Food Systems Finance Resource Center
Food systems are an important driver for local economic development and the financing sources needed to support those systems are vast. Communities throughout the country are financing their own food systems with various innovative strategies to support local markets, first time farmers, new food enterprises, and neighborhoods lacking food access.
The CDFA Food Systems Finance Resource Center outlines development finance tools that can be used to support local food systems, such as bonds, tax increment finance, tax credits, special assessment districts, revolving loan funds and others. Traditional development finance tools provide access to capital for establishing food industry participants, supporting local farming, investing in the food delivery infrastructure, financing food scarcity challenges, and starting small food businesses. A variety of innovative approaches and creative programs have been employed by development finance agencies to support food systems financing, which can be accessed in the resources provide below.
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+Food Systems Finance Resources
+Agriculture Finance Resources
Search the map below to find food financing programs by state. This specialized search is part of CDFA's State Financing Program Directory
, the only online resource cataloging the development finance programs offered by state governments. Click on a state to see a sample of food financing programs available. Login with a CDFA Member account at the top of the page to view full results.
The Intro Food Systems Finance Webcourse
examines the development finance programs that sustain a local food system and how investments in that system can drive economic development on a broader scale. Topics covered include federal, state, and local sources of capital, stakeholders involved in the financing process, and case study examples that showcase the variety of financing programs.
This course explores how bonds, tax credits, loan programs, foundation grants, and other financing tools can be used to support a local food system and encourage follow-on investment, small business development, and sustainable growth. In particular, this course addresses the financing challenges associated with growing, processing, distributing, marketing, and selling food.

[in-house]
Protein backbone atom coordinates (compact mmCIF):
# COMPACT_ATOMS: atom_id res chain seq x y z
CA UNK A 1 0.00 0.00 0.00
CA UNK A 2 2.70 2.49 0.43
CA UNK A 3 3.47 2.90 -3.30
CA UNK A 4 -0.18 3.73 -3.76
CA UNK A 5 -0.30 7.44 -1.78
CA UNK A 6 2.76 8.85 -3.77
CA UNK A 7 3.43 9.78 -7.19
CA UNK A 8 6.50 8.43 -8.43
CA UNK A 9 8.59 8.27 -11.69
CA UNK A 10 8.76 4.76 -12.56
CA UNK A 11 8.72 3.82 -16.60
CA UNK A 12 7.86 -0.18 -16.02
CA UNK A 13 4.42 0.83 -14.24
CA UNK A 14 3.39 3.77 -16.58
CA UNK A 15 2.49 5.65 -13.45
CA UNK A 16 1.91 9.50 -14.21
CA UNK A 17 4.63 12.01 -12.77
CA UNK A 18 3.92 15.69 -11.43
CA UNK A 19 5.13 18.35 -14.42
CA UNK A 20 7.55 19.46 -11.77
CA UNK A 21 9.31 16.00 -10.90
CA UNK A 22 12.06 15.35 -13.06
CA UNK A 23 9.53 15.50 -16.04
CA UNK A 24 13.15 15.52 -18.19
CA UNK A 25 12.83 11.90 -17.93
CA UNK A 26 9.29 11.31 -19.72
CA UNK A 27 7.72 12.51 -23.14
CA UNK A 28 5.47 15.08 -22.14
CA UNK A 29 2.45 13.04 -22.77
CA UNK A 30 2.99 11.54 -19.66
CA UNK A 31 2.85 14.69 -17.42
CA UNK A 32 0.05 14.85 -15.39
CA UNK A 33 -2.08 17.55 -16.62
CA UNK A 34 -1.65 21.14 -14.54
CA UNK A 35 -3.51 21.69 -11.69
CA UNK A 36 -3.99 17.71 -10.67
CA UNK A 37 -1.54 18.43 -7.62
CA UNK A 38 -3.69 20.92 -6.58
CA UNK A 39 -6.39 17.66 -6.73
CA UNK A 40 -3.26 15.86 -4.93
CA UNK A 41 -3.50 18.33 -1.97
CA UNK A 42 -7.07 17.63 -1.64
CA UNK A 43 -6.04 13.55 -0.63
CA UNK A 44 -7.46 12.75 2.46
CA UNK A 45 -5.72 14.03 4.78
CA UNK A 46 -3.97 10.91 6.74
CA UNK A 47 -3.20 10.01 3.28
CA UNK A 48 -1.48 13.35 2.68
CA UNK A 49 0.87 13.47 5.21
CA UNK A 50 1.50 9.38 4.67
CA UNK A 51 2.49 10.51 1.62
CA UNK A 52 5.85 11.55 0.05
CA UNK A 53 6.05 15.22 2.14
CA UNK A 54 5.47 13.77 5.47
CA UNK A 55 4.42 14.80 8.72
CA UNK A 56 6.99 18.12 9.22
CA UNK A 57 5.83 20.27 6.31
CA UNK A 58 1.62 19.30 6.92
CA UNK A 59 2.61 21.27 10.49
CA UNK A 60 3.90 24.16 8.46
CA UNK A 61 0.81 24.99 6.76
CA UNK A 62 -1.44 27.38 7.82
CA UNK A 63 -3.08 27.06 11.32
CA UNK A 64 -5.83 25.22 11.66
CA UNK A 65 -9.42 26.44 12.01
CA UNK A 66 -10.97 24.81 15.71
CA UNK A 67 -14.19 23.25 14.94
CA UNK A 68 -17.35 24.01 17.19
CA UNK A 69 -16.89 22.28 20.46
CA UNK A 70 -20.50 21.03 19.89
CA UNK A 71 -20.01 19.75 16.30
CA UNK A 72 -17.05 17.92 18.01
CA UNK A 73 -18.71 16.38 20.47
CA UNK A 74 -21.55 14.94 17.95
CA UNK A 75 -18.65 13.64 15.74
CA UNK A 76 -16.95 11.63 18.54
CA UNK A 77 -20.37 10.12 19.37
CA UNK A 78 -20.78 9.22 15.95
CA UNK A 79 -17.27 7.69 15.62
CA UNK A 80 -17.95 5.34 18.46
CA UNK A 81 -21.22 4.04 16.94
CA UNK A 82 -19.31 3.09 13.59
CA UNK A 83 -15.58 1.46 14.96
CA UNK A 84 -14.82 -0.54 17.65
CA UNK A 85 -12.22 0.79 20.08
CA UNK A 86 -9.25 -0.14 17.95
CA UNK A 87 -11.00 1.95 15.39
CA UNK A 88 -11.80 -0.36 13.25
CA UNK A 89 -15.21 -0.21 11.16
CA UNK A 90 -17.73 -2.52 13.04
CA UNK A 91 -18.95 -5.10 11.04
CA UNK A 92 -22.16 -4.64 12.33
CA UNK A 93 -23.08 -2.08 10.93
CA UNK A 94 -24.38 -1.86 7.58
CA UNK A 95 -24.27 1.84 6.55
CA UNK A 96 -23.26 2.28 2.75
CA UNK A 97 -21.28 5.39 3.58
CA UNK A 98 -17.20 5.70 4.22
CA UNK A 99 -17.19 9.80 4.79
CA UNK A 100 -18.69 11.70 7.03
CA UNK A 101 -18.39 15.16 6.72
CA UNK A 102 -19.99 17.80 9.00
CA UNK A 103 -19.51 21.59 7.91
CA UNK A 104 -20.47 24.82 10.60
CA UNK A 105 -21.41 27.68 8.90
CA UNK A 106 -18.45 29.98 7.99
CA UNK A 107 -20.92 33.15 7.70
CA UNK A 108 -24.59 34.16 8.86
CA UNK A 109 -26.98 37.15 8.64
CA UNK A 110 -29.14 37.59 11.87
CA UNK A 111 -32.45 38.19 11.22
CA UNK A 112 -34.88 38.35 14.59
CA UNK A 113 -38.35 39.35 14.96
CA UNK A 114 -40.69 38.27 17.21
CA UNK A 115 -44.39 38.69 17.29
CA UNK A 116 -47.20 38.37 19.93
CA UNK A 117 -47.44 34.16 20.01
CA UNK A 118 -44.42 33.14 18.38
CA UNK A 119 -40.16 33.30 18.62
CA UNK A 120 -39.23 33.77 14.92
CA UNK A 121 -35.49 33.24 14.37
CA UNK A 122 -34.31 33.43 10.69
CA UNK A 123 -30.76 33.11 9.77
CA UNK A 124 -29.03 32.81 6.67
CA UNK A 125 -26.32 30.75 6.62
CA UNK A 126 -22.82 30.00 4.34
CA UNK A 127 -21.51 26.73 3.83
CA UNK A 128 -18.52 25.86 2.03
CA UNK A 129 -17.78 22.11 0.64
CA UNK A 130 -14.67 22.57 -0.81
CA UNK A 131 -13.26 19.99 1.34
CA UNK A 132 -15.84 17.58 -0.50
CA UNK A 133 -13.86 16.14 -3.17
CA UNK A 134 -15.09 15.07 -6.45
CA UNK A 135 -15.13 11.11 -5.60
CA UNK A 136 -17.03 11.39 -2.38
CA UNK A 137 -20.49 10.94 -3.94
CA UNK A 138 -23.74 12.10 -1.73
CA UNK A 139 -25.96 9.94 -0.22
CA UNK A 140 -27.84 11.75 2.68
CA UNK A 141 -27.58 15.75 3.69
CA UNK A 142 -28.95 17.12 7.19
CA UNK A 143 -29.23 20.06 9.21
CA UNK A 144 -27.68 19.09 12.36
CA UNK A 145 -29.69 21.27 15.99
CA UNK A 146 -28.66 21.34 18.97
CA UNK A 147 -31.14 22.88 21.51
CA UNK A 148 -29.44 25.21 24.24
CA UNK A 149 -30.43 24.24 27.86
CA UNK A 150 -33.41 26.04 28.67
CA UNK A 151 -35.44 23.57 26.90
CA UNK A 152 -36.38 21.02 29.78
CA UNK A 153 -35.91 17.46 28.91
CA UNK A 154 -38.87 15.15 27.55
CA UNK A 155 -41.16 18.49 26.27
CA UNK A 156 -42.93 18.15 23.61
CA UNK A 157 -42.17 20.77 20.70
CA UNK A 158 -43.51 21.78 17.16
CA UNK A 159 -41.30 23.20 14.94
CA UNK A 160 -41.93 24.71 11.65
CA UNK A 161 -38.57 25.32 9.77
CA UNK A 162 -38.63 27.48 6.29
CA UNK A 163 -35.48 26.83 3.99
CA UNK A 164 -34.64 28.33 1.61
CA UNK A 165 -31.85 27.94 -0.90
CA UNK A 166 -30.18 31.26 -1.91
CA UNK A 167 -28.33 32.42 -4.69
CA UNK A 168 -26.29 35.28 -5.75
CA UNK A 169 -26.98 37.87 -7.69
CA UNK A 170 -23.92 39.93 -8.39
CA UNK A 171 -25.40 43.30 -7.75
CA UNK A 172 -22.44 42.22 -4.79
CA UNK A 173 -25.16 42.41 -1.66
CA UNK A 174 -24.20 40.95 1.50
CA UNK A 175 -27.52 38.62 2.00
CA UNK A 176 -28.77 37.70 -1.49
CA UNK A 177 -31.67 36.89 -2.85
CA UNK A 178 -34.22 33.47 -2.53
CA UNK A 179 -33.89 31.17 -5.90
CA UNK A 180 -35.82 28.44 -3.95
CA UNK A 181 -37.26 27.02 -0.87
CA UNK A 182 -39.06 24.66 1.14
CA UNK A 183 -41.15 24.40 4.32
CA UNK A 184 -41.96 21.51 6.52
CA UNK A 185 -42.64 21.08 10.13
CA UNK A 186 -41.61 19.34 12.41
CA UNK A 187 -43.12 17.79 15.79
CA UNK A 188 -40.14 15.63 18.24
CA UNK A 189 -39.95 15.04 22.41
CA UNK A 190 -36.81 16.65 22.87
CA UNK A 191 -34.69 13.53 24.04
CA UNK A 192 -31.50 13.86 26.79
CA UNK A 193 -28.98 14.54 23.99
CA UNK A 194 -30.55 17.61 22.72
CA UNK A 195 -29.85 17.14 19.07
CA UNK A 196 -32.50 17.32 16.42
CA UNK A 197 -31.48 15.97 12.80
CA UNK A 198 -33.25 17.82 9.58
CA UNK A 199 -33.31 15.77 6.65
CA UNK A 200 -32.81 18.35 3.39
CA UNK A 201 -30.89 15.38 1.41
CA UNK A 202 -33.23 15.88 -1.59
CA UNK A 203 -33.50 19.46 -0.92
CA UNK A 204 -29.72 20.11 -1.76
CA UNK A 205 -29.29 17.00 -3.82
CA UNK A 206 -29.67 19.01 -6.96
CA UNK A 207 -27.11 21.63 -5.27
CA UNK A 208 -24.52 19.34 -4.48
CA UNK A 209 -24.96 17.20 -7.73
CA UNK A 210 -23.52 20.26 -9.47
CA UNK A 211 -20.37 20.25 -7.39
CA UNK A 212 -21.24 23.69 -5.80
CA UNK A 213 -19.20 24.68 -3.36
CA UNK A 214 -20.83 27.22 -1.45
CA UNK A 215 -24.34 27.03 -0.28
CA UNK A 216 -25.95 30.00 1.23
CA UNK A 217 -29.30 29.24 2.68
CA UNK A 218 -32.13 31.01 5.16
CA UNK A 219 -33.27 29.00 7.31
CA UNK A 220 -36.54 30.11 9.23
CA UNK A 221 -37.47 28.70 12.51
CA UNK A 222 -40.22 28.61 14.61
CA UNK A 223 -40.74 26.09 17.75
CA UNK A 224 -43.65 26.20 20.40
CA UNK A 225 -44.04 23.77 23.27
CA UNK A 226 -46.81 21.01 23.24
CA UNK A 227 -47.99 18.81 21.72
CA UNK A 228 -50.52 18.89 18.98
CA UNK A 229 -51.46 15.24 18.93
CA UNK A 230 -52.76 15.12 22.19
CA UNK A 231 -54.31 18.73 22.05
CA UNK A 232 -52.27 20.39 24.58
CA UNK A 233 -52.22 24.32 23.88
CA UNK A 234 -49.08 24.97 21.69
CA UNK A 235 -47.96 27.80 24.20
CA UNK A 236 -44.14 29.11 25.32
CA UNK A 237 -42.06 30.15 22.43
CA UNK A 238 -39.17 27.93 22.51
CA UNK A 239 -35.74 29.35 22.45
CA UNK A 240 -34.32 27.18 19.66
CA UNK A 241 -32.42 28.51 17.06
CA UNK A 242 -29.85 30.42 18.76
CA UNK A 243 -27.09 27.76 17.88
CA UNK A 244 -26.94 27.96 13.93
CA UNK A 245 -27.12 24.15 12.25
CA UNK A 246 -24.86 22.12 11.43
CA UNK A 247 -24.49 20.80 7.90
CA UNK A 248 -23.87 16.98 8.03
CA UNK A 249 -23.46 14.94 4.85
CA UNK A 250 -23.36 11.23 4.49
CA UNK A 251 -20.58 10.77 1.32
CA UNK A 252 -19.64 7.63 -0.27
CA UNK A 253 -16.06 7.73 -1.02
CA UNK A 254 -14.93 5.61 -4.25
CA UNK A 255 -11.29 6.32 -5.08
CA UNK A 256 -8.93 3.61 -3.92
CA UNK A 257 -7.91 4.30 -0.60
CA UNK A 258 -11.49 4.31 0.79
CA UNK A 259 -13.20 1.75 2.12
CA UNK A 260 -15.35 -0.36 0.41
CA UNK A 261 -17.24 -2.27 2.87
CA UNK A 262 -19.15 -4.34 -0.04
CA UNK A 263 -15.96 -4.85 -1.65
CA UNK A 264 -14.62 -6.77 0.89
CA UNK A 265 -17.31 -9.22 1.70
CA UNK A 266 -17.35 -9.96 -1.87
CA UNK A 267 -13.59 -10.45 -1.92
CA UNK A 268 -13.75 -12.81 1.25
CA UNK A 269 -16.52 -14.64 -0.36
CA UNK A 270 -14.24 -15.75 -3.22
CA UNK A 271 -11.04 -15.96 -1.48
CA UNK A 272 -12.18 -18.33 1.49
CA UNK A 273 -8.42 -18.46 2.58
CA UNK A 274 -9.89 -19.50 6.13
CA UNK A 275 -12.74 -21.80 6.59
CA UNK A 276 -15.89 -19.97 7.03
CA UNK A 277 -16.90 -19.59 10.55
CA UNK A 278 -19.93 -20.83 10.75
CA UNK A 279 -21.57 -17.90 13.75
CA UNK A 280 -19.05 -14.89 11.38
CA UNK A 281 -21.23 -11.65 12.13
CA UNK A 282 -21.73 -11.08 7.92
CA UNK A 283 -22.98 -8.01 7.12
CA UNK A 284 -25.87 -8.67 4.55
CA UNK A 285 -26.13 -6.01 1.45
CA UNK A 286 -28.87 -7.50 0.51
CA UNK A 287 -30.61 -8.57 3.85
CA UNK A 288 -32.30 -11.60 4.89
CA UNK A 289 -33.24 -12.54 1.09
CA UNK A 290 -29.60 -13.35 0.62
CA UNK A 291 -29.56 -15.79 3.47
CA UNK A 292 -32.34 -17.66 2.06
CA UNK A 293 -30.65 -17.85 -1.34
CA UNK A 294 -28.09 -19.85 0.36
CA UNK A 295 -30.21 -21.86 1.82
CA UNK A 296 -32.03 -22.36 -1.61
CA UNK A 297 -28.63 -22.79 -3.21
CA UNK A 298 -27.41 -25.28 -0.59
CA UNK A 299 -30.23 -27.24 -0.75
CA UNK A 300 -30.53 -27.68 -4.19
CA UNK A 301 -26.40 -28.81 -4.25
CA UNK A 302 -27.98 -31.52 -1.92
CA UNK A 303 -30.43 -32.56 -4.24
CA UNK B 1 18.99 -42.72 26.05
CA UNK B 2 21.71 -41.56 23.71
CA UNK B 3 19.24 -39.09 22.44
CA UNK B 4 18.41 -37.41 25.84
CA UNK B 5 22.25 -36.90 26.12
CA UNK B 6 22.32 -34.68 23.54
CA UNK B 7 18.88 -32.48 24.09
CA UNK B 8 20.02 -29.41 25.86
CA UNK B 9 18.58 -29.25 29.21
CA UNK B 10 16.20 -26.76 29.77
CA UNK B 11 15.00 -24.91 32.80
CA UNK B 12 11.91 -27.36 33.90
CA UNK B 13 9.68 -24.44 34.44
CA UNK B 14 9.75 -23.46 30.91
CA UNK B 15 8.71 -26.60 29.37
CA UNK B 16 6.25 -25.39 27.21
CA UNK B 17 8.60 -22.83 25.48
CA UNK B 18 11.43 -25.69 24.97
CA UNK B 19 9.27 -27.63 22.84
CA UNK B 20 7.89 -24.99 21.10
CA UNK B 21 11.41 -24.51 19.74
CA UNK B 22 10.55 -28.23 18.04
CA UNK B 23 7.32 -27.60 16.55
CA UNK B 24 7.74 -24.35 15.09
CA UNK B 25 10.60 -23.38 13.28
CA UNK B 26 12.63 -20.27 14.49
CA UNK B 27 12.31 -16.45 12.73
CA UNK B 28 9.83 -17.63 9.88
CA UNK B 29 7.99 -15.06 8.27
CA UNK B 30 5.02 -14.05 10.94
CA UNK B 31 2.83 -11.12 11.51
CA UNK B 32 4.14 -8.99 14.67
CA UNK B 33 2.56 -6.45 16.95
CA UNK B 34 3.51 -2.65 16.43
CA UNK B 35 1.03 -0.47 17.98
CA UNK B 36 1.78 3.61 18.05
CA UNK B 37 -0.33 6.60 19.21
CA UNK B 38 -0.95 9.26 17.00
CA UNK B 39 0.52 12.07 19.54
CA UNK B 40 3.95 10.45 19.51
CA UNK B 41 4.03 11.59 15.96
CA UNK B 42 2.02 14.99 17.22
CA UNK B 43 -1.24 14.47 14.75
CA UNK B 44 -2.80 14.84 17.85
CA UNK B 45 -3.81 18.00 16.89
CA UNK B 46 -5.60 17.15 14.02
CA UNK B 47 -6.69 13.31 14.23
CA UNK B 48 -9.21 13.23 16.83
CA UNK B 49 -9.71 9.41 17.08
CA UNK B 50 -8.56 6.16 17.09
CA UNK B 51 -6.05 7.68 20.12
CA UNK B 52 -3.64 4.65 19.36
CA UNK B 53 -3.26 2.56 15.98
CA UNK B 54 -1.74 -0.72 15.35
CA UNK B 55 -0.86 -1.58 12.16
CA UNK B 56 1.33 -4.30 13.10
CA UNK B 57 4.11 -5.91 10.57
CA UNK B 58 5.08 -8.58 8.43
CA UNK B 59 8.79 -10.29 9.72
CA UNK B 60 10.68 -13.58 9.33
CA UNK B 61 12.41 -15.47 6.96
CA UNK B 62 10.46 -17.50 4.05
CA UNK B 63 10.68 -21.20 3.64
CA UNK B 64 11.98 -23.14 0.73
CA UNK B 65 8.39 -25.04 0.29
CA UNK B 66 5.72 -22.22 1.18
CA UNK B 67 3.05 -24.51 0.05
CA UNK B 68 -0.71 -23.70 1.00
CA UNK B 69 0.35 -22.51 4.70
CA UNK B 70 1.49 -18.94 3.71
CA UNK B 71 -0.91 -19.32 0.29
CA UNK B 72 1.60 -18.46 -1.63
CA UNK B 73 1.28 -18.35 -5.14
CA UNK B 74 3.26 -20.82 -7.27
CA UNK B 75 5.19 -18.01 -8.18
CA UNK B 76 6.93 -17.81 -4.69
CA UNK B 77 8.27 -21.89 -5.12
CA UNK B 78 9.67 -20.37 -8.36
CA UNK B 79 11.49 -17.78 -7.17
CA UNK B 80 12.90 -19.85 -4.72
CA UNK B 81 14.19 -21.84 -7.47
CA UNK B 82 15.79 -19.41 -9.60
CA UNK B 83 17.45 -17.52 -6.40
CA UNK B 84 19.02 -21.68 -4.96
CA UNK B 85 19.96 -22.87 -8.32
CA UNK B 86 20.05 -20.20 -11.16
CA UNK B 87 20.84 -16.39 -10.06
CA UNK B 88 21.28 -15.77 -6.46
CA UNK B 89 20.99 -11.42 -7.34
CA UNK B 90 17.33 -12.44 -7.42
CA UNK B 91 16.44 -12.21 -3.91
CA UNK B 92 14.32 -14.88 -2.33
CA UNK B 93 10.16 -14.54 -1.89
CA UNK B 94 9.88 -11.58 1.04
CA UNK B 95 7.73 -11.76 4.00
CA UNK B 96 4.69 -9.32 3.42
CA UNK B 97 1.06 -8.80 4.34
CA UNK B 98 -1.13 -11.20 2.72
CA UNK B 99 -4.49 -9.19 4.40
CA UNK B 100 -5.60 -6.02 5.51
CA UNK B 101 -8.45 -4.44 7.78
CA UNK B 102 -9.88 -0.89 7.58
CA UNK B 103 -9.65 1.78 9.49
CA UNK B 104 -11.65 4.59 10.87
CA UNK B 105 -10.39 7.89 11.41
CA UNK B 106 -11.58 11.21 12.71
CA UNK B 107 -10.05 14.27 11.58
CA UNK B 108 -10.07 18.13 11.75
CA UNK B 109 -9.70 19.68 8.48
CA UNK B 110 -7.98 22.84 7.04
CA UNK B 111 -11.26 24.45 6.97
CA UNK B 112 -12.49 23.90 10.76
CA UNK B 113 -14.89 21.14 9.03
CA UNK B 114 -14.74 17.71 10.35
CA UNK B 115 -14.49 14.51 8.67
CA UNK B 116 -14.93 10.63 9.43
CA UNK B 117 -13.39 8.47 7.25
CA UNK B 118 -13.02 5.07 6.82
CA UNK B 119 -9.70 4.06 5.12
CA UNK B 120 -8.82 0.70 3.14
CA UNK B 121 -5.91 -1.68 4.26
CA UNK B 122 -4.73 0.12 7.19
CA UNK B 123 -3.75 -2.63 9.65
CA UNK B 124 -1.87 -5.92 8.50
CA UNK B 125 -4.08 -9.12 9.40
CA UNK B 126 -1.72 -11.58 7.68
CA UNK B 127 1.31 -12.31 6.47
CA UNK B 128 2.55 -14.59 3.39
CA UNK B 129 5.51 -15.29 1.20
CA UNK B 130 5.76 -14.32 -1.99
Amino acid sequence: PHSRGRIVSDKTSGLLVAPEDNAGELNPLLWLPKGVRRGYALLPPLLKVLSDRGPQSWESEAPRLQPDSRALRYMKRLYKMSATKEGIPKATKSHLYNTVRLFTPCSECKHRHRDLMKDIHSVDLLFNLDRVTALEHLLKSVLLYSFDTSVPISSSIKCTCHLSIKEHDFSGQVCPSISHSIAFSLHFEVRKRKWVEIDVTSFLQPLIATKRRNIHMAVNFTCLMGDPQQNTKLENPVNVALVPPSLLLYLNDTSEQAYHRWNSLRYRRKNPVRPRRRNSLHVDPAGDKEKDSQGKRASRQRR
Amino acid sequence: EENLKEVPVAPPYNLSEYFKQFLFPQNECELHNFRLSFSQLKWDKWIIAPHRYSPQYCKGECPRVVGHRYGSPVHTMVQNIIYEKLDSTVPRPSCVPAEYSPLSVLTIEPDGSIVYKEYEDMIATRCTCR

Practitioner's Guide to Economic Development Finance
The Practitioner's Guide to Economic Development Finance 2nd Edition is the only comprehensive resource dedicated to building and utilizing the development finance toolbox. The Practitioner's Guide provides the insight and practical information needed to critically understand how economic development is financed and the tools, strategies and techniques used to build strong communities. From bonds, tax increment finance and special districts to tax credits, seed & venture capital, revolving loan funds and much more, this Guide outlines the financing tools required for succeeding in today's competitive economic development climate.
Unlocking Capital: A Handbook for Becoming a High Performing Development Finance Agency
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Unlocking Capital: A Handbook for Becoming a High Performing Development Finance Agency (Handbook) serves as a companion to the Practitioner’s Guide to help illuminate the structures of development finance agencies (DFAs), essential conduits to access development finance tools. The Handbook provides an overview of DFAs and their myriad roles in various development efforts. Included in this discussion is a comprehensive look at over a dozen high-performing DFAs throughout the country. The Handbook is designed to be a starting point for local leaders to engage in the creation or acceleration of a DFA to build and utilize the development finance toolbox.
Through a W.K. Kellogg funded research project entitled Defining the Food System Asset Class
, CDFA is heavily researching the potential for DFA's to become more engaged in developing localized food systems through traditional finance approaches such as bonds, tax increment finance, tax credits, and revolving loan funds.
Want to learn more about CDFA's Defining the Food System Asset Class